Bobby Burns made his debut in senior football as a 15-year-old in Northern Ireland’s top division with Glenavon.
He had a brief but enjoyable spell on loan to Knockbreda in the second tier of the Northern Irish competition. At the time they were running last and in a real fight to stave off relegation.
Burns impressed so much at his initial training session with Knockbreda, scoring a couple of goals, that he was deployed in an attacking role, despite going there as a left back or midfielder. He played eight games and scored eight goals.
“It went to the last game of the season and we stayed up,” he explained.
“It was a brilliant experience. It was class to be in that men’s environment and to be part of a relegation battle as a 16-year-old.”
He did have opportunities very early on to join the professional ranks with Bristol City and Rochdale. Both clubs offered him two-year contracts. This occurred while playing for Glenavon and Burns was still studying at school. He turned both contracts down.
“I was close to going but at 16 years old I wasn’t sure I was ready,” he said.
“All my mates couldn’t believe I was turning down the opportunity.”
Burns took a calculated risk and continued to ply his trade with Glenavon and he had a fantastic run, completing 39 games and eventually Scottish Premier League club Heart of Midlothian came calling. By this time he was 18 and felt ready and signed a three-year deal with the Jambos.
In 2018 he played five games for Hearts and later had a loan spell with Livingstone, adding another eight games to his tally. He played in the Edinburgh Derby against Hibernian, as well as a Scottish Cup semi-final. He had appearances against big guns Celtic and Rangers while at Livingstone.
Hearts had signed a number of new players, so Burns took the decision to be loaned out to the Newcastle Jets. He was keen for more first-team football and was confident that the A-League would be a good fit for him. He wanted to learn a different style of football. He had other options in the UK, but felt a new club and a new league was for him.
“I could have gone to England and played League One or Two,” he said.
“I don’t think I would have learned anything different. I may have got better at doing those things that I was already doing, but coming to the A-League, players pass the ball more, it is technical and there is the fitness element. I really think I’ve developed those elements of my game as in passing and my fitness.”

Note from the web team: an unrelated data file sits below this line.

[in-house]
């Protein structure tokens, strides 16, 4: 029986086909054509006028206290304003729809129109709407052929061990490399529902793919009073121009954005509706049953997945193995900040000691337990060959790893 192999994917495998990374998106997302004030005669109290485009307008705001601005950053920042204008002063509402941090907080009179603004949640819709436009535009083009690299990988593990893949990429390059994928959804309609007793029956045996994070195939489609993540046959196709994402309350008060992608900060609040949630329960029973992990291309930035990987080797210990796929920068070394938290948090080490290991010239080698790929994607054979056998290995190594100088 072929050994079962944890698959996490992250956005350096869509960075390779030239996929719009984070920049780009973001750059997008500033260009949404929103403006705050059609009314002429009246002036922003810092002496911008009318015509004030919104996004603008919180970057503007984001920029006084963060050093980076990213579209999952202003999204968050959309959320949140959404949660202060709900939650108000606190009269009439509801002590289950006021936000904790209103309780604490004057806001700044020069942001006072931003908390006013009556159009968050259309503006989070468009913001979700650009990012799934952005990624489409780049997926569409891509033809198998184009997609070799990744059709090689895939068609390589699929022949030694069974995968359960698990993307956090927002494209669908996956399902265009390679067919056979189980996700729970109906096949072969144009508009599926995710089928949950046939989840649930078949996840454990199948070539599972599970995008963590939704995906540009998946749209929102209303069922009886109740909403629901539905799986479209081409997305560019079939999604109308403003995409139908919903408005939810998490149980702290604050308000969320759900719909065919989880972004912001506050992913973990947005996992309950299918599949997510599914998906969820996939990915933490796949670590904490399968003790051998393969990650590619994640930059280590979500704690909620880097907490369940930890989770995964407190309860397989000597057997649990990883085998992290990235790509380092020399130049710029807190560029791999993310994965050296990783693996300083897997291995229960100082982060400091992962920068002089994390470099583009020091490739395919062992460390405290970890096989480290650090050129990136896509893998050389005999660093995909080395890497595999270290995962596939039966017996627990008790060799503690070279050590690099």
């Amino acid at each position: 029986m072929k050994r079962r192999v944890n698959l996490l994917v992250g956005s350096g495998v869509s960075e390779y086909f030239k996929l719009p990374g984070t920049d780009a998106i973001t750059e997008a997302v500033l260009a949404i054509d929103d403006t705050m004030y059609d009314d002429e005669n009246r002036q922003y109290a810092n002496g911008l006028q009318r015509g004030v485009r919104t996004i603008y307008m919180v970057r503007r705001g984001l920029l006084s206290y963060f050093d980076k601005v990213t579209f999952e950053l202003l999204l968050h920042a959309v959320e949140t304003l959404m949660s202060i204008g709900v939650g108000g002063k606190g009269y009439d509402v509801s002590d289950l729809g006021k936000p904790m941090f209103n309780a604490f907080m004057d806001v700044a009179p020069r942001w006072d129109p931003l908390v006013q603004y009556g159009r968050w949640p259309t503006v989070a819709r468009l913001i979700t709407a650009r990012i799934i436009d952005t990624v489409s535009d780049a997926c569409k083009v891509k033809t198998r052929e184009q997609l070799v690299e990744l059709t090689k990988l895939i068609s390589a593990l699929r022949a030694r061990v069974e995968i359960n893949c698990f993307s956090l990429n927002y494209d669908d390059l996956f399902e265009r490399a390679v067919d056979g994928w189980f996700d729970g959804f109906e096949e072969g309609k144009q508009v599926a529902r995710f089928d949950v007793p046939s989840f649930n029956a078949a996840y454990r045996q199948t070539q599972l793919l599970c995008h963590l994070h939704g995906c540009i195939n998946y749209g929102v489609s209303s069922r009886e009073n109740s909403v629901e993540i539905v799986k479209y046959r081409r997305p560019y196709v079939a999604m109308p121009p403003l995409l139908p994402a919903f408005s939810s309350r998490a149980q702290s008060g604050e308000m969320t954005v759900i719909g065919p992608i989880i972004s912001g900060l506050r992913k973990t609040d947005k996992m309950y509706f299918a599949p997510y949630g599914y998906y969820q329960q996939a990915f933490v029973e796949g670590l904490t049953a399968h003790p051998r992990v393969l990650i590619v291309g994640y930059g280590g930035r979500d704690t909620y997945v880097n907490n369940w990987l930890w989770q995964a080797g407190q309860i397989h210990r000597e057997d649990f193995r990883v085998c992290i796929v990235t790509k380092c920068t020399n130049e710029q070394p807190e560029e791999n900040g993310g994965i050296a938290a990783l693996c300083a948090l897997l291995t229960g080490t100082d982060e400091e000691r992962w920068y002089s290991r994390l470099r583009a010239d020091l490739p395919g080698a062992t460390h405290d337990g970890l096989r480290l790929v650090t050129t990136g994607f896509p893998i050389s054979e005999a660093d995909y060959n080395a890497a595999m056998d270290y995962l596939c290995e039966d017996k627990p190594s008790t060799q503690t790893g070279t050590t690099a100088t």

Burns’ introduction to the A-League was the F3 Derby away day. He entered the fray at half time and put in a solid performance in a 1-1 draw with the Central Coast. Most fans expected to see much more of the left wing back, but his contributions to the team were limited to very few minutes off the bench. He didn’t gain his first start in the Newcastle team until Round 12 against Brisbane Roar, again another 1-1 draw.
“To be honest, that was one of the most frustrating times of my career so far,” he said.
“The reason I came was to play games. You can’t do anything until you get a chance and I’ve worked really hard to get into the team. To be fair, I learned to be patient too.”
(Photo by Ashley Feder/Getty Images)
Patience has finally paid off for Burns and he’s put together a run of impressive performances as a left-sided wing back. His early balls whipped into opposing teams’ penalty areas are giving defences headaches they could do without, but his defending has been solid too.
His most recent outing away to the Western Sydney Wanderers didn’t start too well with Bruce Kamau’s pace proving difficult to deal with. He gave away a penalty and received a yellow card some minutes later. To his credit, none of this seemed to faze him. Newcastle got back into the game and Burns himself crashed a shot onto the bar in another game that ended 1-1.
On whether he’ll be a Jet or a Jambo next season, it is a little up in the air.
“The objective of coming out here was to get games and improve and then return to Hearts,” he said.
“My number one objective is to go back to Hearts and break into the team. In saying that, there are so many players there that you can go from first choice to fourth choice very quickly. There are so many variables, Hearts have a new manager too. There’s no point worrying about those things though. My objective now is to enjoy and play the best I can for the remainder of the season. Good performances will lead to positive results.”
Since the departure of Ernie Merrick and the appointment of new coach Carl Robinson, the Jets are learning fast to stay in games and not panic if things initially don’t go their way. Bobby Burns has certainly taken that on board and still believes they can finish the season in a positive fashion. He’s quickly becoming a fan favourite, with his positive forays down the left side.
With Wes Hoolahan due back into the team and with the return of Roy O’Donovan, Bobby Burns will make an Irish trifecta, which could be a first for the A-League.
“Hopefully with Wes back we can all start linking up and get a few goals for the Jets,” Burns said.
Burns is loving the Australian lifestyle and living in the heart of Newcastle, too. He has been homesick, but spending time with teammates has helped. On a trip to the golf course his shot landed close to a resident kangaroo. The boys told him to go over and take the shot, the roo would move. It didn’t.
“I’ve never hit a shot so rushed in my life,” he joked. “I’m usually under pressure playing golf anyway, but I thought the kangaroo was going to kill me!”
Hopefully for the Newcastle faithful, Burns steers clear of those kangaroos and lets his feet do the talking on the pitch.
Whether he’ll be a Jet or a Jambo next season remains to be seen.